Description:

CROSS REFERENCE TO RELATED APPLICATIONS

Not applicable.

STATEMENT REGARDING FEDERALLY SPONSORED RESEARCH

Not applicable.

BACKGROUND OF THE INVENTION

1. Field of the Invention

The present invention relates to a panel wall system, parts thereof and to a method of installation of the system, and more particularly to a panel wall system having panels with support members, spacers which are positionable in the support members and connectors, such as brackets, which are supported by the spacers. The present invention also relates to the method of installing connectors to the panels.

2. Description of the Related Art

Panel wall systems are widely used and typically include panel assemblies having metal frames with bottom, top and side frame members, and tiles of fabric covered wood, plastic, fiberglass or metal supported by the frame. The side frame members may contain elongated end channels into which connectors are placed to align and connect two adjoining panel assemblies. The side frame members also contain a series of slots facing outwardly to receive hook portions of brackets, shelves, cabinets and the like. Typically, the panel assemblies are between two and three inches in depth resulting in sufficient space to receive the hook portions of various items which are usually supported by the panel assemblies.

More recently, thin panel assemblies of only one inch or less in depth have been adopted. These save space and are less costly and they have a more elegant appearance. However, forming slots in the thin panel assemblies are not aesthetically appealing and there may not be sufficient space for the hook portions of hangable items.

BRIEF SUMMARY OF THE INVENTION

What is described here is a panel wall system including a vertically disposed thin panel, the thin panel including two spaced apart vertically oriented support members with each support member having an elongated channel formed therein. A plurality of spacers are also part of the system where each of the spacers are structured and dimensioned to be positioned within the channels of the support members. Also included is a plurality of panel wall system connectors for being disposed in the channels, each of the connectors including a widened mounting portion to be entrapped in a corresponding channel.

What is also described here is the connectors alone and the spacers alone. In addition, a method for installing the panel wall system is described including the steps of providing a plurality of panel systems including support members where each support member has an elongated channel, a plurality of spacers, and a plurality of connectors where each attachment has a widened mounting portion for mounting within a channel and for engaging a spacer, then inserting the spacers into the channels of the support members and thereafter inserting the connectors into the channels of the support members where the connectors engage and are supported by the spacers.

There are a number of advantages, features and objects achieved with the present invention which are believed not to be available in earlier related devices. For example, one advantage is that the present invention provides a panel wall system with a more elegant and simple appearance. Another advantage of the present invention is to provide a panel wall system that uses smaller and lighter elements. Other objects of the present invention are that the panel wall system disclosed here is simply constructed, strong and easy to install.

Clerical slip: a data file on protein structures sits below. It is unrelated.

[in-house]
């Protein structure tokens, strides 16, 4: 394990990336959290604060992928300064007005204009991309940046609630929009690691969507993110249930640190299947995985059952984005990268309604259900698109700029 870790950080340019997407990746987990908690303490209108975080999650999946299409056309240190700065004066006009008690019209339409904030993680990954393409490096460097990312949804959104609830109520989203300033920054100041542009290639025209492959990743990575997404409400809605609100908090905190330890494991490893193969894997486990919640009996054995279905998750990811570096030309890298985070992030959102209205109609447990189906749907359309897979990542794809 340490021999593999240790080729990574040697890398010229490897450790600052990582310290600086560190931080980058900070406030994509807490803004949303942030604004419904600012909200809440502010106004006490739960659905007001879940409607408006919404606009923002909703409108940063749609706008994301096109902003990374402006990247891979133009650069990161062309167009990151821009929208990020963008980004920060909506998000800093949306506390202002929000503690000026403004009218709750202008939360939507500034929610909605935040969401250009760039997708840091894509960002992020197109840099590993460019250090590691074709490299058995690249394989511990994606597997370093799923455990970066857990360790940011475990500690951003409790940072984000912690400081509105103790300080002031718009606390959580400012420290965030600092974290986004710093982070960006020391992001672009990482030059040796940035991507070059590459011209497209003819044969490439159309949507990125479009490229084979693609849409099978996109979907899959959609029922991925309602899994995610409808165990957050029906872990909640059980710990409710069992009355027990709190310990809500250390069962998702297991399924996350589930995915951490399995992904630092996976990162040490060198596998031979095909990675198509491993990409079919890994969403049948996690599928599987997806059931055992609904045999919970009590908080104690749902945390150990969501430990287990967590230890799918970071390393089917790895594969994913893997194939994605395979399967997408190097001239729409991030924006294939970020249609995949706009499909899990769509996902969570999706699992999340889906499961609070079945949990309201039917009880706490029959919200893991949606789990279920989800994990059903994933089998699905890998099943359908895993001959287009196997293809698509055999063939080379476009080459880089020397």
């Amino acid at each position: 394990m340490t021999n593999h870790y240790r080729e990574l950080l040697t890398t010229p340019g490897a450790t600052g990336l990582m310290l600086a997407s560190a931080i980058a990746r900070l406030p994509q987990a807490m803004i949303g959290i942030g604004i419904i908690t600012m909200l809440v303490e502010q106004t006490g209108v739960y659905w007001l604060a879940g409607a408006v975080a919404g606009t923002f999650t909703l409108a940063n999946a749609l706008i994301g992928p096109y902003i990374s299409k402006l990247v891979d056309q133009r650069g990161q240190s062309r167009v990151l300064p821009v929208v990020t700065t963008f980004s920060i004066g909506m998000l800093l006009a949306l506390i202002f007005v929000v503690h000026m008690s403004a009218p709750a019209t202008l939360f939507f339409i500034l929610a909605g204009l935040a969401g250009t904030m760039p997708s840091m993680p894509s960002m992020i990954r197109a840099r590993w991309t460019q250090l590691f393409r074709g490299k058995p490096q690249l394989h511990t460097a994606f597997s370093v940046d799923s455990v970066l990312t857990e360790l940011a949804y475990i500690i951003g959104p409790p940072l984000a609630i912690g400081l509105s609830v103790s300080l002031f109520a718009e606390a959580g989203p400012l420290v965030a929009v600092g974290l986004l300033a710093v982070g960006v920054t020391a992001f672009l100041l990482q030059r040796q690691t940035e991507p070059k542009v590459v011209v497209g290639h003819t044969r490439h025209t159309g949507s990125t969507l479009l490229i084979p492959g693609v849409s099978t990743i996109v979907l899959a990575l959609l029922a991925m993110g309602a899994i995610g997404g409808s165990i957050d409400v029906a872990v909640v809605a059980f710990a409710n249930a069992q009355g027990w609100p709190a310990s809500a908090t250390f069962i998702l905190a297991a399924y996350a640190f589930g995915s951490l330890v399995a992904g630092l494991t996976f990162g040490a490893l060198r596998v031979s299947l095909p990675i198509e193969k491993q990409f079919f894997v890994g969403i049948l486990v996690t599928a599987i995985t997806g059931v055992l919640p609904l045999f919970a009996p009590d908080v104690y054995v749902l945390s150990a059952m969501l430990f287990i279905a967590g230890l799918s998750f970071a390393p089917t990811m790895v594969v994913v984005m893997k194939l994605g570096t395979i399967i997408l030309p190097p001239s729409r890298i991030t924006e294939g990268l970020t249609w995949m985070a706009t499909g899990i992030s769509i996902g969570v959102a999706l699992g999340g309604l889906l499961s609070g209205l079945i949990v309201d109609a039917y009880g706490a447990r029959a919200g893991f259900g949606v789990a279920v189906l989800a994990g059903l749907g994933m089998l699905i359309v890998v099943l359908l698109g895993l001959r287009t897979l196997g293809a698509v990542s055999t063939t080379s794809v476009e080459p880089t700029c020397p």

A complete understanding of the present invention and other objects, advantages and features thereof will be gained from a consideration of the present specification which provides a written description of the invention, and of the manner and process of making and using the invention, set forth in such full, clear, concise, and exact terms as to enable any person skilled in the art to which it pertains, or with which it is most nearly connected, to make and use the same in compliance with Title 35 U.S.C. section 112 (first paragraph). Furthermore, the following description of preferred embodiments of the invention read in conjunction with the accompanying drawing provided herein represent examples of the invention in compliance with Title 35 U.S.C. section 112 (first paragraph), but the invention itself is defined in the Claims section attached hereto.

BRIEF DESCRIPTION OF THE SEVERAL VIEWS OF THE DRAWING

FIG. 1 is an isometric view of a panel wall system example including panel assemblies, cabinets, storage shelves and work surfaces.

FIG. 2 is a partial isometric view of a prior art panel system illustrating the mounting of a storage shelf.

FIG. 3 is a partial isometric view of a prior art panel system illustrating the mounting of bracket attachments.

FIG. 4 is an isometric view of a thin panel assembly.

FIG. 5 is a plan sectional view of a support member and a portion of a thin panel.

FIG. 6 is an isometric view of the spacer.

FIG. 7 is an isometric view of a bracket attachment.

FIG. 8 is a rear elevation view of the bracket attachment.

FIG. 9 is a side elevation view of the bracket attachment.

FIG. 10 is an isometric view of a three dimensional coordinates set.

FIG. 11 is an isometric view of another embodiment of a bracket attachment.

FIG. 12 is a rear elevation view of the bracket attachment shown in FIG. 11.

FIG. 13 is a side elevation view of the bracket attachment shown in FIGS. 11 and 12.

FIG. 14 is an isometric view of a portion of still another embodiment of a bracket attachment.